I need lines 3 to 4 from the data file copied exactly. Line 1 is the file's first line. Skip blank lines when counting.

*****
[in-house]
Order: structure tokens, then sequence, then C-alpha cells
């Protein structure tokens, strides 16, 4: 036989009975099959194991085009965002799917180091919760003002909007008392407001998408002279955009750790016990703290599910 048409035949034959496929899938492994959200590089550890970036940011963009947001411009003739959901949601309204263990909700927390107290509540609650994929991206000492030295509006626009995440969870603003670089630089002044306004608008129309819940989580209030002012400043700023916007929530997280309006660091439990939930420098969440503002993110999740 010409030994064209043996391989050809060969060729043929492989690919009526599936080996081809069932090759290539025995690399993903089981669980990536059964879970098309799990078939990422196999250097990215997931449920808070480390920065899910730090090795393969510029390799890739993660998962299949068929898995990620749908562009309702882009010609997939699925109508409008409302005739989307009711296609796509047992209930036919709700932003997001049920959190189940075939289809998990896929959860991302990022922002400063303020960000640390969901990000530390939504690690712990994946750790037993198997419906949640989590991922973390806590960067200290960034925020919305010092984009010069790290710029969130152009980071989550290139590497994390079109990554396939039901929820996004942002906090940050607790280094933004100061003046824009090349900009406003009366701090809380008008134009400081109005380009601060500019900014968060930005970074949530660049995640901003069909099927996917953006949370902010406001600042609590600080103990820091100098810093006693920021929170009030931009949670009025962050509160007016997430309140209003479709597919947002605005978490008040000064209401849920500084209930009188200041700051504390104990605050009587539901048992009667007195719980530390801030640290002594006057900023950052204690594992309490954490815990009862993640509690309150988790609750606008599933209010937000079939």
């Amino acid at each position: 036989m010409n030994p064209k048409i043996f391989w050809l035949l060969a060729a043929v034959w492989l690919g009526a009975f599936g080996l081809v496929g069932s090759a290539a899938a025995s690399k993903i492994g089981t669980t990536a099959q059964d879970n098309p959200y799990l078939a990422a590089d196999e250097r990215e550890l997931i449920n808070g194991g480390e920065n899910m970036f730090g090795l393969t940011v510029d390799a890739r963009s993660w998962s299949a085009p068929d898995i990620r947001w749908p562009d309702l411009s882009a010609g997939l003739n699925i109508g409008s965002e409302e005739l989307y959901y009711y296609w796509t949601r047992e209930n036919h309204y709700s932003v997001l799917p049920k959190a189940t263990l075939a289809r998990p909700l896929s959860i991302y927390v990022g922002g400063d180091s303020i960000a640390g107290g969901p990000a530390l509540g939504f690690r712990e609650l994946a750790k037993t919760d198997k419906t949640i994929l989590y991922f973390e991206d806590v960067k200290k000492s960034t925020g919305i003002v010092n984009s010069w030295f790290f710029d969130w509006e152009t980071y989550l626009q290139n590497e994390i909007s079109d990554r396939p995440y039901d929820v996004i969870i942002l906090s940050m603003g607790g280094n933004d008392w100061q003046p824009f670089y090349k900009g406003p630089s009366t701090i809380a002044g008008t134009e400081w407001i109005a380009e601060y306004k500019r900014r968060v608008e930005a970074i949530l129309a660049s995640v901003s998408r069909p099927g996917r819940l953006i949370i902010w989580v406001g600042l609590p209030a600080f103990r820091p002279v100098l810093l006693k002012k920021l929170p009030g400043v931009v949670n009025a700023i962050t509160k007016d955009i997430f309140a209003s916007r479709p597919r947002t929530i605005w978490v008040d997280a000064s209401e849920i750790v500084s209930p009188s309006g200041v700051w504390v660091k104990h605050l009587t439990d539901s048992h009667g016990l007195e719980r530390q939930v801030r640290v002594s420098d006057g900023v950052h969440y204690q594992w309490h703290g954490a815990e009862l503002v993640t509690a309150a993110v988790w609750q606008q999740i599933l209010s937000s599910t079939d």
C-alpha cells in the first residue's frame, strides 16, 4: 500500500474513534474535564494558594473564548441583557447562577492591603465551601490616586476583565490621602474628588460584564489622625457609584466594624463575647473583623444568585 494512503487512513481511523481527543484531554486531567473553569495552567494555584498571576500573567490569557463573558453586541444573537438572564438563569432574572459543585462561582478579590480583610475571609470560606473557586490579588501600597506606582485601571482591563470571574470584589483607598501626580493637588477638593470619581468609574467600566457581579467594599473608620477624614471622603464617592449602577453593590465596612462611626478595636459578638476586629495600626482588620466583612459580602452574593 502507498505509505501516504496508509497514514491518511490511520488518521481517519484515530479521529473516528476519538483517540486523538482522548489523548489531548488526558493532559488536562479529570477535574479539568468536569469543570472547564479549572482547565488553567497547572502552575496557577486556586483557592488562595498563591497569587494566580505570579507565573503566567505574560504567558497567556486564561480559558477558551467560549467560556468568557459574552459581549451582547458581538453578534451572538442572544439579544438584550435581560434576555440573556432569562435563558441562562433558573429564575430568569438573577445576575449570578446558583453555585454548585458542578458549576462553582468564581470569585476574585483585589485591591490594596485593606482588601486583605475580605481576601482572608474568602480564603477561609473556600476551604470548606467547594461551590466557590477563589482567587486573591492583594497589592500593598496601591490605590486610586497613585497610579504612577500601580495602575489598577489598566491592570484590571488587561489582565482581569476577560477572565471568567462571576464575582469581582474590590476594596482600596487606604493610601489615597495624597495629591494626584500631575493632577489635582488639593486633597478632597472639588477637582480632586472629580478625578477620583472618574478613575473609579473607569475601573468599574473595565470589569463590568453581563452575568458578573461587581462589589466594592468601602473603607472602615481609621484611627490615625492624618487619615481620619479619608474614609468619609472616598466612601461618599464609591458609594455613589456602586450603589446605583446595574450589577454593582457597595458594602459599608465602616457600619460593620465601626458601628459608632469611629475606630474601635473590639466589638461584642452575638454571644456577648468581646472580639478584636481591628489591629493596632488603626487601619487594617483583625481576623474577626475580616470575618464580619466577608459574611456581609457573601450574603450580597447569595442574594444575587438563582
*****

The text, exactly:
């Protein structure tokens, strides 16, 4: 036989009975099959194991085009965002799917180091919760003002909007008392407001998408002279955009750790016990703290599910 048409035949034959496929899938492994959200590089550890970036940011963009947001411009003739959901949601309204263990909700927390107290509540609650994929991206000492030295509006626009995440969870603003670089630089002044306004608008129309819940989580209030002012400043700023916007929530997280309006660091439990939930420098969440503002993110999740 010409030994064209043996391989050809060969060729043929492989690919009526599936080996081809069932090759290539025995690399993903089981669980990536059964879970098309799990078939990422196999250097990215997931449920808070480390920065899910730090090795393969510029390799890739993660998962299949068929898995990620749908562009309702882009010609997939699925109508409008409302005739989307009711296609796509047992209930036919709700932003997001049920959190189940075939289809998990896929959860991302990022922002400063303020960000640390969901990000530390939504690690712990994946750790037993198997419906949640989590991922973390806590960067200290960034925020919305010092984009010069790290710029969130152009980071989550290139590497994390079109990554396939039901929820996004942002906090940050607790280094933004100061003046824009090349900009406003009366701090809380008008134009400081109005380009601060500019900014968060930005970074949530660049995640901003069909099927996917953006949370902010406001600042609590600080103990820091100098810093006693920021929170009030931009949670009025962050509160007016997430309140209003479709597919947002605005978490008040000064209401849920500084209930009188200041700051504390104990605050009587539901048992009667007195719980530390801030640290002594006057900023950052204690594992309490954490815990009862993640509690309150988790609750606008599933209010937000079939």
């Amino acid at each position: 036989m010409n030994p064209k048409i043996f391989w050809l035949l060969a060729a043929v034959w492989l690919g009526a009975f599936g080996l081809v496929g069932s090759a290539a899938a025995s690399k993903i492994g089981t669980t990536a099959q059964d879970n098309p959200y799990l078939a990422a590089d196999e250097r990215e550890l997931i449920n808070g194991g480390e920065n899910m970036f730090g090795l393969t940011v510029d390799a890739r963009s993660w998962s299949a085009p068929d898995i990620r947001w749908p562009d309702l411009s882009a010609g997939l003739n699925i109508g409008s965002e409302e005739l989307y959901y009711y296609w796509t949601r047992e209930n036919h309204y709700s932003v997001l799917p049920k959190a189940t263990l075939a289809r998990p909700l896929s959860i991302y927390v990022g922002g400063d180091s303020i960000a640390g107290g969901p990000a530390l509540g939504f690690r712990e609650l994946a750790k037993t919760d198997k419906t949640i994929l989590y991922f973390e991206d806590v960067k200290k000492s960034t925020g919305i003002v010092n984009s010069w030295f790290f710029d969130w509006e152009t980071y989550l626009q290139n590497e994390i909007s079109d990554r396939p995440y039901d929820v996004i969870i942002l906090s940050m603003g607790g280094n933004d008392w100061q003046p824009f670089y090349k900009g406003p630089s009366t701090i809380a002044g008008t134009e400081w407001i109005a380009e601060y306004k500019r900014r968060v608008e930005a970074i949530l129309a660049s995640v901003s998408r069909p099927g996917r819940l953006i949370i902010w989580v406001g600042l609590p209030a600080f103990r820091p002279v100098l810093l006693k002012k920021l929170p009030g400043v931009v949670n009025a700023i962050t509160k007016d955009i997430f309140a209003s916007r479709p597919r947002t929530i605005w978490v008040d997280a000064s209401e849920i750790v500084s209930p009188s309006g200041v700051w504390v660091k104990h605050l009587t439990d539901s048992h009667g016990l007195e719980r530390q939930v801030r640290v002594s420098d006057g900023v950052h969440y204690q594992w309490h703290g954490a815990e009862l503002v993640t509690a309150a993110v988790w609750q606008q999740i599933l209010s937000s599910t079939d």